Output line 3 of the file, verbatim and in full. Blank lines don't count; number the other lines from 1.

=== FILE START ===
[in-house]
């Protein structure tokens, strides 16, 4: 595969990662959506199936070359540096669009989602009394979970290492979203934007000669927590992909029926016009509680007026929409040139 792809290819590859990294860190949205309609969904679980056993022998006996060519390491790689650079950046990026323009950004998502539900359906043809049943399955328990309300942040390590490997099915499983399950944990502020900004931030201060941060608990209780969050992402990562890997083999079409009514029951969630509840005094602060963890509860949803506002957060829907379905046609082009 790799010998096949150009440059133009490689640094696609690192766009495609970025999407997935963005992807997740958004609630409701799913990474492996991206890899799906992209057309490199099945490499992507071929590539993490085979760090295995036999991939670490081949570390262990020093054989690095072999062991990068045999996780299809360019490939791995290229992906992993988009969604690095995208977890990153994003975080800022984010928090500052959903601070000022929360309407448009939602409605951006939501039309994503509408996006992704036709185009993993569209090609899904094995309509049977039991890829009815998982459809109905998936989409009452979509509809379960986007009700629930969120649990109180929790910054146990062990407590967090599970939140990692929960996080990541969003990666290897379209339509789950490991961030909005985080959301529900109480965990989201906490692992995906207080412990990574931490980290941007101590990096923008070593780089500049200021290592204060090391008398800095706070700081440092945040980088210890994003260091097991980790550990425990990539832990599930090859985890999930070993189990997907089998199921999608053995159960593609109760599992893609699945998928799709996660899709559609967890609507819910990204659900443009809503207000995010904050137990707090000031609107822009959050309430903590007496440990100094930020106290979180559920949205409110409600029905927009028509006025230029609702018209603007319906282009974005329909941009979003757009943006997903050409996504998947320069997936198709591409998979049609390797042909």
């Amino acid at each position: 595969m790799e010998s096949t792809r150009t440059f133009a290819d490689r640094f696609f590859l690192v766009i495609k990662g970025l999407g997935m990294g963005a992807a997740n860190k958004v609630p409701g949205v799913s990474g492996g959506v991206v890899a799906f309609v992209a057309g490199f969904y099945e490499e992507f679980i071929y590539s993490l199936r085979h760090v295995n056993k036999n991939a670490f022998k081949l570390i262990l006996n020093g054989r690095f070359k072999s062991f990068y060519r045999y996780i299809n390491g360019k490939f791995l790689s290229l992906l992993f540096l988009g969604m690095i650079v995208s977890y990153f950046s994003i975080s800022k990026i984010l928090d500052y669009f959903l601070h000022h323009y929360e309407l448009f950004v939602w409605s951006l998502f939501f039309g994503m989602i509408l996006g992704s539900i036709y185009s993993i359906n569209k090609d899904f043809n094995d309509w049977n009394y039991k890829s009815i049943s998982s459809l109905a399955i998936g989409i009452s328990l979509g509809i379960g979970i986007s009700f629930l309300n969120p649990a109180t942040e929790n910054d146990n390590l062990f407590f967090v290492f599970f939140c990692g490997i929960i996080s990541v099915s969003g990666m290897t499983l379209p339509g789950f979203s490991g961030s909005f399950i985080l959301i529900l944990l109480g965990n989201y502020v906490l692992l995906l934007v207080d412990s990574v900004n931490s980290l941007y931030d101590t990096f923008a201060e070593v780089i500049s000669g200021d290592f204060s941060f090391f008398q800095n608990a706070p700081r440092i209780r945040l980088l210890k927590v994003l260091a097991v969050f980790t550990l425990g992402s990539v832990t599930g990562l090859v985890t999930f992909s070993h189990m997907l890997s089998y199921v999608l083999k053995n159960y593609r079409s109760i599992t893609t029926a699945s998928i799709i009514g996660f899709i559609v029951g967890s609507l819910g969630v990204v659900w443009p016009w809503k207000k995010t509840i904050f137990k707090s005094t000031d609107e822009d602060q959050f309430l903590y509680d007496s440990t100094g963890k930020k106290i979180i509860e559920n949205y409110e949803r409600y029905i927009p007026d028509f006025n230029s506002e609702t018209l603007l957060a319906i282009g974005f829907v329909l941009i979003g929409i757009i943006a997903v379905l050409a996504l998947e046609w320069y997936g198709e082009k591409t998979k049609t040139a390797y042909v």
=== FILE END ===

């Amino acid at each position: 595969m790799e010998s096949t792809r150009t440059f133009a290819d490689r640094f696609f590859l690192v766009i495609k990662g970025l999407g997935m990294g963005a992807a997740n860190k958004v609630p409701g949205v799913s990474g492996g959506v991206v890899a799906f309609v992209a057309g490199f969904y099945e490499e992507f679980i071929y590539s993490l199936r085979h760090v295995n056993k036999n991939a670490f022998k081949l570390i262990l006996n020093g054989r690095f070359k072999s062991f990068y060519r045999y996780i299809n390491g360019k490939f791995l790689s290229l992906l992993f540096l988009g969604m690095i650079v995208s977890y990153f950046s994003i975080s800022k990026i984010l928090d500052y669009f959903l601070h000022h323009y929360e309407l448009f950004v939602w409605s951006l998502f939501f039309g994503m989602i509408l996006g992704s539900i036709y185009s993993i359906n569209k090609d899904f043809n094995d309509w049977n009394y039991k890829s009815i049943s998982s459809l109905a399955i998936g989409i009452s328990l979509g509809i379960g979970i986007s009700f629930l309300n969120p649990a109180t942040e929790n910054d146990n390590l062990f407590f967090v290492f599970f939140c990692g490997i929960i996080s990541v099915s969003g990666m290897t499983l379209p339509g789950f979203s490991g961030s909005f399950i985080l959301i529900l944990l109480g965990n989201y502020v906490l692992l995906l934007v207080d412990s990574v900004n931490s980290l941007y931030d101590t990096f923008a201060e070593v780089i500049s000669g200021d290592f204060s941060f090391f008398q800095n608990a706070p700081r440092i209780r945040l980088l210890k927590v994003l260091a097991v969050f980790t550990l425990g992402s990539v832990t599930g990562l090859v985890t999930f992909s070993h189990m997907l890997s089998y199921v999608l083999k053995n159960y593609r079409s109760i599992t893609t029926a699945s998928i799709i009514g996660f899709i559609v029951g967890s609507l819910g969630v990204v659900w443009p016009w809503k207000k995010t509840i904050f137990k707090s005094t000031d609107e822009d602060q959050f309430l903590y509680d007496s440990t100094g963890k930020k106290i979180i509860e559920n949205y409110e949803r409600y029905i927009p007026d028509f006025n230029s506002e609702t018209l603007l957060a319906i282009g974005f829907v329909l941009i979003g929409i757009i943006a997903v379905l050409a996504l998947e046609w320069y997936g198709e082009k591409t998979k049609t040139a390797y042909v």